City of Kingston Report to Council Report Number 16-358, 2016

In January 2015, the 10-Year Plan to end homelessness began implementation in the City of Kingston and County of Frontenac. City Council allocated provincial and municipal funding to four priority areas: Prevention/Diversion Programs; Basic Needs Supports (Homeless Prevention Fund); Housing Assistance/Emergency Shelters; and Rapid Re-Housing/Housing First. The purpose of this report is to ensure appropriate daytime services for the homeless are provided, meal programs and drop in services at The Gathering Place are continued, and the Ryandale overflow emergency shelter continues to be funded.

With the new Housing First approach, the emergency shelter system in the City of Kingston changed in July 2015, incorporating shelter specialization by client group and introducing a 15 bed overflow shelter. The total number of shelter beds, inclusive of the overflow shelter, remained unchanged at 86 beds with a goal that as more chronically homeless clients accessing the shelter system are housed, the need for an overflow shelter would be eliminated.

To date, 165 households including a total of 224 people have been housed under the Housing First model. The occupancy rate for the shelter system for the month of September 2016 was 79% and at Ryandale Shelter the occupancy rate was 60% in September. The ideal occupancy rate for the overall shelter system is 90%, which indicates that resources are being allocated appropriately. A goal of the 10-Year Plan is to reduce shelter bed utilization by 50% by 2023. Ryandale Shelter has been working with City staff and community members to develop a plan to re-purpose their shelter facility to offer services which would benefit the Housing & Homelessness Services System (HHSS). At this time, City staff are recommending that Ryandale Shelter be funded until June 30, 2017 as shelter utilization usage does not yet warrant its discontinuation as an overflow shelter. Prior to the expiration of this funding, City staff will present a report to Council analyzing the continued need for the overflow shelter and necessary strategies to mitigate the effects of reduced shelter beds in the system.

With the introduction of the HHSS, the City worked with funding partners and the funded shelter providers to provide daytime programming and services. While most shelters were able to offer their shelter clients daytime programming by linking them to other programs and services offered by the shelter agency, the 29 bed co-ed shelter operated by Home Base Housing, known as In From the Cold shelter, lacked the financial resources to allow it to offer daytime programming.

As an interim measure, to provide daytime services for persons experiencing homelessness and as part of the homeless reserve funding strategy, The Gathering Place was funded to allow it to remain open during daytime hours when Ryandale overflow shelter and In From the Cold Shelter are closed. Statistics indicate that about 80 percent of the clients accessing The Gathering Place are not in fact homeless but are clients living in poverty and substandard housing primarily looking for meals and socialization, getting out of the weather, showers and laundry facilities. For homeless persons, it has been determined that it would be more beneficial to fund the In From the Cold Shelter so that it can remain open during the daytime as it would be in a better position to provide programs to clients accessing the shelter. Daytime services would be focused on moving clients from shelters to permanent housing. Providing these services at In From the Cold Shelter would enable Housing First/Rapid Re-Housing housing-based case managers to better connect and engage with their clients and would also enable shelter workers to more effectively work in partnership with housing-based case managers in supporting clients in meeting their housing plan goals. This partnership would increase the capacity of the HHSS to move chronically homeless clients out of shelters and into permanent supported housing. City staff are recommending that Home Base Housing be provided funding to allow it to remain open during the daytime.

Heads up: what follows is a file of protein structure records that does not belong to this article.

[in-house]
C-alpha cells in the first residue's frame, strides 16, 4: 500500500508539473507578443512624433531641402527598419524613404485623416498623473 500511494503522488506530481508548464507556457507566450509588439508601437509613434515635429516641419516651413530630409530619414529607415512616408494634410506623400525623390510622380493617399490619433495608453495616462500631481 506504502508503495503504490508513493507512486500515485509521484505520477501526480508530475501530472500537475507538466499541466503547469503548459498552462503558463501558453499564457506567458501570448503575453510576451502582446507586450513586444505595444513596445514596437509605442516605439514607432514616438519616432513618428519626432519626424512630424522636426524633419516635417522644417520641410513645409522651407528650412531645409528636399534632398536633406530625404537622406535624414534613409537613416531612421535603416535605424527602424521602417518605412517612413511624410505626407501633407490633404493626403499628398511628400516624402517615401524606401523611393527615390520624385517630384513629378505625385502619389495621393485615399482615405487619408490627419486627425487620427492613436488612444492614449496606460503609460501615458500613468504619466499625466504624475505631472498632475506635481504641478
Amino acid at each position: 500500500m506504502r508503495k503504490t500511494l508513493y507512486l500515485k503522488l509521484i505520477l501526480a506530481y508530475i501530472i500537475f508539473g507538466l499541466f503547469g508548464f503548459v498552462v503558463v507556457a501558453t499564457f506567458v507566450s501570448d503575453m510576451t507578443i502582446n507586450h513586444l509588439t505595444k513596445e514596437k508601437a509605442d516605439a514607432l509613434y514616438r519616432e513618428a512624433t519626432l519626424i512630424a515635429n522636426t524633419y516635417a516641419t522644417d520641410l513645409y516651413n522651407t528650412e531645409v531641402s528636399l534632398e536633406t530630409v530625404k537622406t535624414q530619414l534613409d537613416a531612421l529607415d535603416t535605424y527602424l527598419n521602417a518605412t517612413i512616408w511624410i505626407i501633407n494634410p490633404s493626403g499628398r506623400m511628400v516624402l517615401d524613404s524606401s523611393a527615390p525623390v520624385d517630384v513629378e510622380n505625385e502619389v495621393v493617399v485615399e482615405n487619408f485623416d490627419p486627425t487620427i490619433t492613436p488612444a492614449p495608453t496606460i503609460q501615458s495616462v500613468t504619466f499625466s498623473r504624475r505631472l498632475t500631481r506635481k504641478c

This report also recommends that The Gathering Place continue to receive funding for 2017 to primarily focus on the provision of meal and drop in centre services which operates on Tuesday, Thursday, Saturday and Sunday and has been funded since 2006. The Gathering Place serves a need in the community by providing approximately 1,200 meals each month for those who are living in poverty. In 2017, City staff will be working with the United Way to develop a food security plan which will include a review of meal service availability and need in the community. City staff will prepare a report to Council to address meal service availability going forward which could have future implications for The Gathering Place. 

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